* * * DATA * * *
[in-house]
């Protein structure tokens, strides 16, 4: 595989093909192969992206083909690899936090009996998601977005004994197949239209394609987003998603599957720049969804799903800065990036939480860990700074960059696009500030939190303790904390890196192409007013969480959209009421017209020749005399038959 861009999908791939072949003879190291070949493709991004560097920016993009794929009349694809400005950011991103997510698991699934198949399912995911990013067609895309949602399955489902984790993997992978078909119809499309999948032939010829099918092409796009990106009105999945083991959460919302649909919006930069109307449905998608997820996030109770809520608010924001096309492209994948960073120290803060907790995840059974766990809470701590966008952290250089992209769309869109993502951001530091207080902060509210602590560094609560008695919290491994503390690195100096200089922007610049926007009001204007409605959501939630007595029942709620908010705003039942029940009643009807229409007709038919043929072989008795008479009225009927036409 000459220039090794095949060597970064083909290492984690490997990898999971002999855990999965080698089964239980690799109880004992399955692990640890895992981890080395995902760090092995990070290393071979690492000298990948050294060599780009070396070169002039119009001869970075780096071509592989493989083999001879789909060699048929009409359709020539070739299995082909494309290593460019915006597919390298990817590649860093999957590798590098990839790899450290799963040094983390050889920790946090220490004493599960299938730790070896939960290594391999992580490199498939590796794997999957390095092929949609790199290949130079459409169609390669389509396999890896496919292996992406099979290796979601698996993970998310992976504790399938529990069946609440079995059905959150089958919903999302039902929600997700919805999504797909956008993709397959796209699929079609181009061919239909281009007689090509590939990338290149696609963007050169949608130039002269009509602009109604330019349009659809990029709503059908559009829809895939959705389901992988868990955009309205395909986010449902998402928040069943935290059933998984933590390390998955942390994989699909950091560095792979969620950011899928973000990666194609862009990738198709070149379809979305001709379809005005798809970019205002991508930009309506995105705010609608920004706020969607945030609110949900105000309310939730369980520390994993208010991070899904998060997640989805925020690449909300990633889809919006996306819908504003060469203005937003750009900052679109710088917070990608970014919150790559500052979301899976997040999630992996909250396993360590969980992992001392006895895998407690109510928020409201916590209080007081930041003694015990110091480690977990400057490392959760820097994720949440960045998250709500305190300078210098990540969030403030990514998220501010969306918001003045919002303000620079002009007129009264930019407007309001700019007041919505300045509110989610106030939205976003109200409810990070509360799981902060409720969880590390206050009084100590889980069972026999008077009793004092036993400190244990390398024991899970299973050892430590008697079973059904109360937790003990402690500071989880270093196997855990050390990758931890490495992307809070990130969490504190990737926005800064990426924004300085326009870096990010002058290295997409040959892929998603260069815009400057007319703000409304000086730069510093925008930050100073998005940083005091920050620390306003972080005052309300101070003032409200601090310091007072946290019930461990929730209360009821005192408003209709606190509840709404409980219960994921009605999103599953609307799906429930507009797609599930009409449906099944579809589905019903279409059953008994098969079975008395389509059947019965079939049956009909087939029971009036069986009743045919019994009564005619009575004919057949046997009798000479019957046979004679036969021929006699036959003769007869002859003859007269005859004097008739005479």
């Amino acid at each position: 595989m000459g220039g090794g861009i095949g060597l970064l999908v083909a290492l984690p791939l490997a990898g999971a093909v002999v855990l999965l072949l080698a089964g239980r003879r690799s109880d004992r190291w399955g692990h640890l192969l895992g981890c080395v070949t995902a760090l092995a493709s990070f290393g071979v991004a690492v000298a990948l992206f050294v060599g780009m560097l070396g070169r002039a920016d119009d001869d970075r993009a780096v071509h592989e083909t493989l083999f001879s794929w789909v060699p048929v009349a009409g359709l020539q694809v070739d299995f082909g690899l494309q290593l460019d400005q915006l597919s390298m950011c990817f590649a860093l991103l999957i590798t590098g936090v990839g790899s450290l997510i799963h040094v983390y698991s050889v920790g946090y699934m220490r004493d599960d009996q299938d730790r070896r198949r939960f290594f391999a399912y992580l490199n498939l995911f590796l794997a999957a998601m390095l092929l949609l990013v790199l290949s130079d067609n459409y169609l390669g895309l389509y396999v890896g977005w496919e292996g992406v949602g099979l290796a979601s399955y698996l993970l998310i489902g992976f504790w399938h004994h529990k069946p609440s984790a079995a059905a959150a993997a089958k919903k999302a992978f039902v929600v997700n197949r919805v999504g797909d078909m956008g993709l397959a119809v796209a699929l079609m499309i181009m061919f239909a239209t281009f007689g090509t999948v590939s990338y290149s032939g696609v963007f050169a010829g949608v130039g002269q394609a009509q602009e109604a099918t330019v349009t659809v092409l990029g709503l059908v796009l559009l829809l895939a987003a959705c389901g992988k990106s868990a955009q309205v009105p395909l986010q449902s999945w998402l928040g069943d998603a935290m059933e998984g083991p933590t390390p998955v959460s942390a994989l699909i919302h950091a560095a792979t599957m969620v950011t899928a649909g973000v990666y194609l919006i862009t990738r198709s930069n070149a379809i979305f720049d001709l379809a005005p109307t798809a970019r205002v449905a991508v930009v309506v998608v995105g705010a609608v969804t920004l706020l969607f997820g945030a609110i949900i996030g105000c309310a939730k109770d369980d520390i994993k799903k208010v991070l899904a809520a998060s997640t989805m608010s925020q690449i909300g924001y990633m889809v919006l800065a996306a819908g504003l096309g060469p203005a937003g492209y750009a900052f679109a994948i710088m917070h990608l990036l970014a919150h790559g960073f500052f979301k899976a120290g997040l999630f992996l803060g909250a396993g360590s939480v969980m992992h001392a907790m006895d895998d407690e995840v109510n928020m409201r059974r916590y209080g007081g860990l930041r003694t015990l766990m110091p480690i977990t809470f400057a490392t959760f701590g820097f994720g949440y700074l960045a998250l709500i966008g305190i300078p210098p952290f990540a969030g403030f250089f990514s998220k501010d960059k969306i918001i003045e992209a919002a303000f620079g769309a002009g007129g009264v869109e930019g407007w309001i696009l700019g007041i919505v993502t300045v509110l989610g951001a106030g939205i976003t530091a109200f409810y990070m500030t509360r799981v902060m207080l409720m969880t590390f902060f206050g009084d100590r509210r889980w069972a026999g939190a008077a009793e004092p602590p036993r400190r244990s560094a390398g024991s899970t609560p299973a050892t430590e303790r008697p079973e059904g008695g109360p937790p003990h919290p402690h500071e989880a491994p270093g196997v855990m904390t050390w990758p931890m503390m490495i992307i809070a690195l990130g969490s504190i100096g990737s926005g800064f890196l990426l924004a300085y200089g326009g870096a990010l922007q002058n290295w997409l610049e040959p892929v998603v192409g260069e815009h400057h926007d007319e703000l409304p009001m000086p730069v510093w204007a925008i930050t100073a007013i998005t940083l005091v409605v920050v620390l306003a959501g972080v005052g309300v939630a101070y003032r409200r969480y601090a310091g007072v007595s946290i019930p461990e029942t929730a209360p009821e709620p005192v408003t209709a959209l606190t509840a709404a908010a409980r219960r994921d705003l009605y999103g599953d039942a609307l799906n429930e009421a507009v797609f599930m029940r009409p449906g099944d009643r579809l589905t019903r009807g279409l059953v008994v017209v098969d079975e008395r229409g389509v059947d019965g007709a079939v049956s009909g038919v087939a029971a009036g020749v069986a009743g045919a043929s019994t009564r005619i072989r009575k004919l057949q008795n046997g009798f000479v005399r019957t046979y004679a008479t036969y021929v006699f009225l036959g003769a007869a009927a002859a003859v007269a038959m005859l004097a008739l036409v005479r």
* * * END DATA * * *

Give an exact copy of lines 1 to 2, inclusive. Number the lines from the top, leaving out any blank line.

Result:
[in-house]
């Protein structure tokens, strides 16, 4: 595989093909192969992206083909690899936090009996998601977005004994197949239209394609987003998603599957720049969804799903800065990036939480860990700074960059696009500030939190303790904390890196192409007013969480959209009421017209020749005399038959 861009999908791939072949003879190291070949493709991004560097920016993009794929009349694809400005950011991103997510698991699934198949399912995911990013067609895309949602399955489902984790993997992978078909119809499309999948032939010829099918092409796009990106009105999945083991959460919302649909919006930069109307449905998608997820996030109770809520608010924001096309492209994948960073120290803060907790995840059974766990809470701590966008952290250089992209769309869109993502951001530091207080902060509210602590560094609560008695919290491994503390690195100096200089922007610049926007009001204007409605959501939630007595029942709620908010705003039942029940009643009807229409007709038919043929072989008795008479009225009927036409 000459220039090794095949060597970064083909290492984690490997990898999971002999855990999965080698089964239980690799109880004992399955692990640890895992981890080395995902760090092995990070290393071979690492000298990948050294060599780009070396070169002039119009001869970075780096071509592989493989083999001879789909060699048929009409359709020539070739299995082909494309290593460019915006597919390298990817590649860093999957590798590098990839790899450290799963040094983390050889920790946090220490004493599960299938730790070896939960290594391999992580490199498939590796794997999957390095092929949609790199290949130079459409169609390669389509396999890896496919292996992406099979290796979601698996993970998310992976504790399938529990069946609440079995059905959150089958919903999302039902929600997700919805999504797909956008993709397959796209699929079609181009061919239909281009007689090509590939990338290149696609963007050169949608130039002269009509602009109604330019349009659809990029709503059908559009829809895939959705389901992988868990955009309205395909986010449902998402928040069943935290059933998984933590390390998955942390994989699909950091560095792979969620950011899928973000990666194609862009990738198709070149379809979305001709379809005005798809970019205002991508930009309506995105705010609608920004706020969607945030609110949900105000309310939730369980520390994993208010991070899904998060997640989805925020690449909300990633889809919006996306819908504003060469203005937003750009900052679109710088917070990608970014919150790559500052979301899976997040999630992996909250396993360590969980992992001392006895895998407690109510928020409201916590209080007081930041003694015990110091480690977990400057490392959760820097994720949440960045998250709500305190300078210098990540969030403030990514998220501010969306918001003045919002303000620079002009007129009264930019407007309001700019007041919505300045509110989610106030939205976003109200409810990070509360799981902060409720969880590390206050009084100590889980069972026999008077009793004092036993400190244990390398024991899970299973050892430590008697079973059904109360937790003990402690500071989880270093196997855990050390990758931890490495992307809070990130969490504190990737926005800064990426924004300085326009870096990010002058290295997409040959892929998603260069815009400057007319703000409304000086730069510093925008930050100073998005940083005091920050620390306003972080005052309300101070003032409200601090310091007072946290019930461990929730209360009821005192408003209709606190509840709404409980219960994921009605999103599953609307799906429930507009797609599930009409449906099944579809589905019903279409059953008994098969079975008395389509059947019965079939049956009909087939029971009036069986009743045919019994009564005619009575004919057949046997009798000479019957046979004679036969021929006699036959003769007869002859003859007269005859004097008739005479």